Friday, 4 March 2011
I promised myself I wouldn't do this....
When I got up this morning the first thing I saw was the Barnsley by election result. ‘Deep breath, Richard’ I told myself. ‘No knee jerk reactions’.
Then I got a whole series of tweets which all, in one way shape or form, tried to tell me that ‘ it wasn’t as bad as it first looked’ or ‘don’t worry, we’ve been here before’. And that sort of laissez-faire approach does rather trouble me…
So I thought, sod it.
Ten things I think about that result last night.
1. It was a terrible result and we would do ourselves a huge disservice by pretending otherwise. Tim Farron has it right (as so often at the moment ) when he said (straight after the result was announced) ‘At this time of the evening, there's nothing more laughable than a politician who's got a kicking pretending it's all right’
2. It might have happened before (usual sensible piece by Olly Grender on this) but we shouldn’t pretend that this was all to do with no on the ground support – we’d grown our share and come second here in the last general election, with presumably similar resource issues to cope with.
3. Therefore, this has rather more to do with our perception at a national level, rather than a failure of on the ground support to get the vote out.
4. When we have a chance of winning, we might attract Tory support (Oldham); but when there’s no chance of us winning, forget it. We’re on our own.
5. In % terms at least, all our support looks like it basically went to Labour. The Tories lost ground, but their vote mainly went to the right (UKIP, BNP). Labour has spent a lot of time targeting Lib Dem Voters and workers. It’s working.
6. We got hit harder by voters than the Tories. That’s because everyone has lower expectations of how they will behave in government compared to us. When we went back on our pledge on Tuition fees, having run campaigns saying ‘no more broken promises’ we had further to fall and the bump hurts that much more.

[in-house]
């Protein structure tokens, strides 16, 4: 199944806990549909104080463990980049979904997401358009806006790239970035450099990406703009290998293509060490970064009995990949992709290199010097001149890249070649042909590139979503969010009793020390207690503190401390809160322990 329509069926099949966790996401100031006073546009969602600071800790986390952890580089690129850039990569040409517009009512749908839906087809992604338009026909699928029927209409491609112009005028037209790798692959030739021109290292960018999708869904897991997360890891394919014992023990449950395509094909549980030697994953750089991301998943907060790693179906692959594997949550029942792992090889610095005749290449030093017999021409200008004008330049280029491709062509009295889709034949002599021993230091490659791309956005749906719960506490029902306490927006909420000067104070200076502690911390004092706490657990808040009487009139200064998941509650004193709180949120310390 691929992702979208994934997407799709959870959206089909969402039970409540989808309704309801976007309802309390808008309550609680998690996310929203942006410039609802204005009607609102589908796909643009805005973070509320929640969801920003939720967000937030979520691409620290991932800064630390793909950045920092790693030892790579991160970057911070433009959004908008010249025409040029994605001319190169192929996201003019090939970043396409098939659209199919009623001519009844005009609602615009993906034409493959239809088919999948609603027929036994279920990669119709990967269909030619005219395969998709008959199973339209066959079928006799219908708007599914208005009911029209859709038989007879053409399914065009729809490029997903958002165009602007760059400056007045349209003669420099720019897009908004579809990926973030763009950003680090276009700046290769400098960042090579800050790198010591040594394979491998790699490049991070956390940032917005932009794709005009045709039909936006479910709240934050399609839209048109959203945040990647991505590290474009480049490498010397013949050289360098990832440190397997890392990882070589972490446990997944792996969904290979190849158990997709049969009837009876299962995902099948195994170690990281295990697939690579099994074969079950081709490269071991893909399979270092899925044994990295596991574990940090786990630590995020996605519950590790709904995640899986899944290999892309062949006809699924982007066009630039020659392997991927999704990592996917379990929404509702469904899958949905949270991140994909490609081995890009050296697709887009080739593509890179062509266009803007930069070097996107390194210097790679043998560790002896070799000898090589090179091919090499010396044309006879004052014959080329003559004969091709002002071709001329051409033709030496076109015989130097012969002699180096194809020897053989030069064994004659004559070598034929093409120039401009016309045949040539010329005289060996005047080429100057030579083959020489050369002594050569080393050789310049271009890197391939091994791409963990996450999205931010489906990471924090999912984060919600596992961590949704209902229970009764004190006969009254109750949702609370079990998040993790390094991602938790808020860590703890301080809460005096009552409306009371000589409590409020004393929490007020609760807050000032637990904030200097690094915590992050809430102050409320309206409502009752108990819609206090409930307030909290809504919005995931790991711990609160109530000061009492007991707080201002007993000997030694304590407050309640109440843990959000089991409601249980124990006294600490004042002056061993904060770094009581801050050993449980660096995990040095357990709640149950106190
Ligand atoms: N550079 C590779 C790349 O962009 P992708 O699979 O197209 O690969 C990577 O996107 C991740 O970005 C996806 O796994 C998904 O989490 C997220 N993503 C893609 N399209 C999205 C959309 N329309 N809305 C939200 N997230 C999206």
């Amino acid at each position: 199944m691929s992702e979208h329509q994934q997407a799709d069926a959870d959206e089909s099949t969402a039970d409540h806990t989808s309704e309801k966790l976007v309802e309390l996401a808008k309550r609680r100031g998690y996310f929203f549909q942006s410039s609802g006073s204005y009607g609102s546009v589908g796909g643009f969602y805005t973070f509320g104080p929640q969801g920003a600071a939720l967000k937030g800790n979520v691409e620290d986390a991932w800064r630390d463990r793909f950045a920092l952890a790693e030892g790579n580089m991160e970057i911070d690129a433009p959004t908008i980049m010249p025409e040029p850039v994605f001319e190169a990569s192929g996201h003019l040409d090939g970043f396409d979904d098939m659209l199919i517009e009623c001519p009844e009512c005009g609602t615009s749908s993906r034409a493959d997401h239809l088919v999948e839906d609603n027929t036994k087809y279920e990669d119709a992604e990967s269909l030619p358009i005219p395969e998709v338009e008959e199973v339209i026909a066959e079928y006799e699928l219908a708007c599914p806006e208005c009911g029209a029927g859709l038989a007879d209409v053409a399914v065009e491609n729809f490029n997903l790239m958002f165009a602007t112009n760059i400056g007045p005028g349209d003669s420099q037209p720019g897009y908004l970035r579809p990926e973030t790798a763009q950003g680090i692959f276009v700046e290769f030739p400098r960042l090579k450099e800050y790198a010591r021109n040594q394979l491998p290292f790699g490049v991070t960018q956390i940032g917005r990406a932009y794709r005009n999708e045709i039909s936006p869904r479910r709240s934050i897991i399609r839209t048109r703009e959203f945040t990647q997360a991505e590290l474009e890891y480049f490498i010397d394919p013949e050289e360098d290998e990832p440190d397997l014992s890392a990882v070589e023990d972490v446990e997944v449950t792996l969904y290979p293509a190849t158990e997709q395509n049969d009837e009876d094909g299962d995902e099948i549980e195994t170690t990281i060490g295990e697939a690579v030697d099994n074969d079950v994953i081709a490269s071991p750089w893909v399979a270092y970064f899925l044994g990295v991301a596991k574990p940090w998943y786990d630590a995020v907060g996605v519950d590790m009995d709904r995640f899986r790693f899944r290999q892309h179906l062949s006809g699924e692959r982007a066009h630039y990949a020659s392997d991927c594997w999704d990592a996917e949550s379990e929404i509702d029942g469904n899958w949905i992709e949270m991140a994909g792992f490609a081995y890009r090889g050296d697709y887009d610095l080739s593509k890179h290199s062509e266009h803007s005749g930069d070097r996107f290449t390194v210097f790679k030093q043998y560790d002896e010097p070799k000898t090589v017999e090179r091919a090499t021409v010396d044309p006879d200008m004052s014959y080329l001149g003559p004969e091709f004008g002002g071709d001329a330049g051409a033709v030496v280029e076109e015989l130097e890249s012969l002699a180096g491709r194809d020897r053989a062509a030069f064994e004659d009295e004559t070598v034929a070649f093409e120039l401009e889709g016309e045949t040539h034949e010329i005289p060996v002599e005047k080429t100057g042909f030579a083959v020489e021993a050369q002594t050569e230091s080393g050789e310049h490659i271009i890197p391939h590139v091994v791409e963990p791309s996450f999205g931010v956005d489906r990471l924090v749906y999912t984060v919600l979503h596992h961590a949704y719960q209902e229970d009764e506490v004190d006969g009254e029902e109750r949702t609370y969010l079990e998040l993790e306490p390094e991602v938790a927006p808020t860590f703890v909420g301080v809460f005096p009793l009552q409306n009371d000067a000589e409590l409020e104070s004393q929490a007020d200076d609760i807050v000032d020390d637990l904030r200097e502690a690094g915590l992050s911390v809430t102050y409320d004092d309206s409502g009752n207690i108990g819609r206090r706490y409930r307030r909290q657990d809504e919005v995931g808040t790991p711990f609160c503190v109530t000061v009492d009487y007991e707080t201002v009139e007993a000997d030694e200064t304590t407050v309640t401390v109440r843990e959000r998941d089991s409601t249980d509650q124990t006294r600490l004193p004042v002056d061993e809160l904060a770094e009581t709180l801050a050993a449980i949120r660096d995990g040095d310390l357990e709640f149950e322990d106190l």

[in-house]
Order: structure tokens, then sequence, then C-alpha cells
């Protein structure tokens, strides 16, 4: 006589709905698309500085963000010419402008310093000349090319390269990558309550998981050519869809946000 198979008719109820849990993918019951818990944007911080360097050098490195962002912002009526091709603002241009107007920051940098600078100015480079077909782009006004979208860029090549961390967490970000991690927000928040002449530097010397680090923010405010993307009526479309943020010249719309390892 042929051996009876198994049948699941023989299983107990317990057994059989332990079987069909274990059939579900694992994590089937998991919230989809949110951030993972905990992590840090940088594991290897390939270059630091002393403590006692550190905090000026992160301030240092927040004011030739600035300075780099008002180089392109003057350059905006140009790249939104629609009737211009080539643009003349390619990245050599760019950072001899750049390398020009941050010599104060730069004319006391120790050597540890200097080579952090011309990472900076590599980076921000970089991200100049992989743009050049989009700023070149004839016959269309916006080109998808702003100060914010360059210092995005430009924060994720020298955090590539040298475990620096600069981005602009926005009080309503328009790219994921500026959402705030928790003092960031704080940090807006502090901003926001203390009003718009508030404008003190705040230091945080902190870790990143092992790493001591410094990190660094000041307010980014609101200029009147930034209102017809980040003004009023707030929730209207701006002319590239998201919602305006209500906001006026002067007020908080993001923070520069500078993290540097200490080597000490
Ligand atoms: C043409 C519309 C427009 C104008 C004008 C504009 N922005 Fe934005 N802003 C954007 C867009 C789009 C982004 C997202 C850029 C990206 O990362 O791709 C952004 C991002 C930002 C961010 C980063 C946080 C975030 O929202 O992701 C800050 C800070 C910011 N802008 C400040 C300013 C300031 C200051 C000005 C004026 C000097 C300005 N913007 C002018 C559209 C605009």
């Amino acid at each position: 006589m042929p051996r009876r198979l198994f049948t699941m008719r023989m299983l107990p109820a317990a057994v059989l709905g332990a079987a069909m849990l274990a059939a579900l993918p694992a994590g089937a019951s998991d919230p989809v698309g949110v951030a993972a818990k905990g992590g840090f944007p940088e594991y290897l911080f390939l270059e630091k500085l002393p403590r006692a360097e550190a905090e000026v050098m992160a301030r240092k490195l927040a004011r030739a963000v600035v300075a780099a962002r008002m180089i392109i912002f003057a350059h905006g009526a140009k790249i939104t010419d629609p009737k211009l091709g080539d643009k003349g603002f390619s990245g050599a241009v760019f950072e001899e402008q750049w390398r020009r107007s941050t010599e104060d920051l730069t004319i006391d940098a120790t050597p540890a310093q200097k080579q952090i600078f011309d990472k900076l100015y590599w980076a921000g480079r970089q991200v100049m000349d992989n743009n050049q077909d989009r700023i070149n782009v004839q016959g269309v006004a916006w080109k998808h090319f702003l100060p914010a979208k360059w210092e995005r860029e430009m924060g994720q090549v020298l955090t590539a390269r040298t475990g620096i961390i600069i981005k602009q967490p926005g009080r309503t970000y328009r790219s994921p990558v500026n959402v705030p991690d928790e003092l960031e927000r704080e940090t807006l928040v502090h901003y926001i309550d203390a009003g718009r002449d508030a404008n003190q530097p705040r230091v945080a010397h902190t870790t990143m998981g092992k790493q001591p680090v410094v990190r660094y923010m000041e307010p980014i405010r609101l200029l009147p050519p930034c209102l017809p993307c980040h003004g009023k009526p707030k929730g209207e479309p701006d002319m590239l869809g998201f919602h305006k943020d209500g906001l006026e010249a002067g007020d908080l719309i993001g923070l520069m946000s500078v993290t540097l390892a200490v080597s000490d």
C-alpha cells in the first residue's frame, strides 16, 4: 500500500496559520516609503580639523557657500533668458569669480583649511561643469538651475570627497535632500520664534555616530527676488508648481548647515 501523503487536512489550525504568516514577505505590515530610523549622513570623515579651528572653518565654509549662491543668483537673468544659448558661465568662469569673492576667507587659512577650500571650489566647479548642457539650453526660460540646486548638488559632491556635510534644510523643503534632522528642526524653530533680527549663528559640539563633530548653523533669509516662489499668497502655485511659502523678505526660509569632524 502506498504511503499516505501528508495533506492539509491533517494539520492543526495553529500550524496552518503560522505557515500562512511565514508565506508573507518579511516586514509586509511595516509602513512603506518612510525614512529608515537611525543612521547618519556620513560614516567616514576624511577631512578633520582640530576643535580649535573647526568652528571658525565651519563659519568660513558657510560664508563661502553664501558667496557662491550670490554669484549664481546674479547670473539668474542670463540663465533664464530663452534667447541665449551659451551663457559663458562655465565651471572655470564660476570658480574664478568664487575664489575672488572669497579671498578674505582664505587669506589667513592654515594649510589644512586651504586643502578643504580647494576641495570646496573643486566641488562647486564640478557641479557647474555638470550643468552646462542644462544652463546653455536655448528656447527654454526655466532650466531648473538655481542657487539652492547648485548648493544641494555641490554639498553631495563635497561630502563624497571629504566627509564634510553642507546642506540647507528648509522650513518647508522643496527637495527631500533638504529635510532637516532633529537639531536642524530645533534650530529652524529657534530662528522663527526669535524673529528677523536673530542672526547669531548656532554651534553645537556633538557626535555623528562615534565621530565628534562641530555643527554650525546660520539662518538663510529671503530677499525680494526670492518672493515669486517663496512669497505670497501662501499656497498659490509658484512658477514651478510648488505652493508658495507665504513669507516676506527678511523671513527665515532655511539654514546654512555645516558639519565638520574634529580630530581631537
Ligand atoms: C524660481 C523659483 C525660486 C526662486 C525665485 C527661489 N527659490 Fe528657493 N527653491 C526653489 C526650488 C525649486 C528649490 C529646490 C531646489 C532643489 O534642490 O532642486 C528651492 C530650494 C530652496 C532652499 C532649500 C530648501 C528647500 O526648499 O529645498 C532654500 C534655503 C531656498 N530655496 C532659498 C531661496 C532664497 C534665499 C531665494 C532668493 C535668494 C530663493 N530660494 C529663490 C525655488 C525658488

7. If we are going to get people to listen to us, we’re going to have to win back a lot of trust that we’ve lost.
8. And because people believed we were different, it’s harder to win the trust back.
9. Does people’s willingness to vote for, ahem, ‘smaller’ parties, herald a new attitude to voting, inspired by the prospect of AV? Let’s not get ahead of ourselves here, there’s a referendum to win yet – but under AV will the Tories lose significant share to UKIP and others? How will this affect our electoral arithmetic on a constituency by constituency basis?
10. If the next by election is Leicester South, as seems likely – the arithmetic looks very similar to Barnsley central; Labour MP, big majority, but Lib Dems second last time, a seat we won in a fairly recent by election…. We need to start thinking now about how to stop this happening again (come on Lib Dems in Leicester, tell me I’m wrong if I am…).
I’d welcome any opposing views to any of this…
As ever, Caron's musings have a perhaps slightly less jaundiced and rounded view of things...
Posted by Richard Morris at 15:30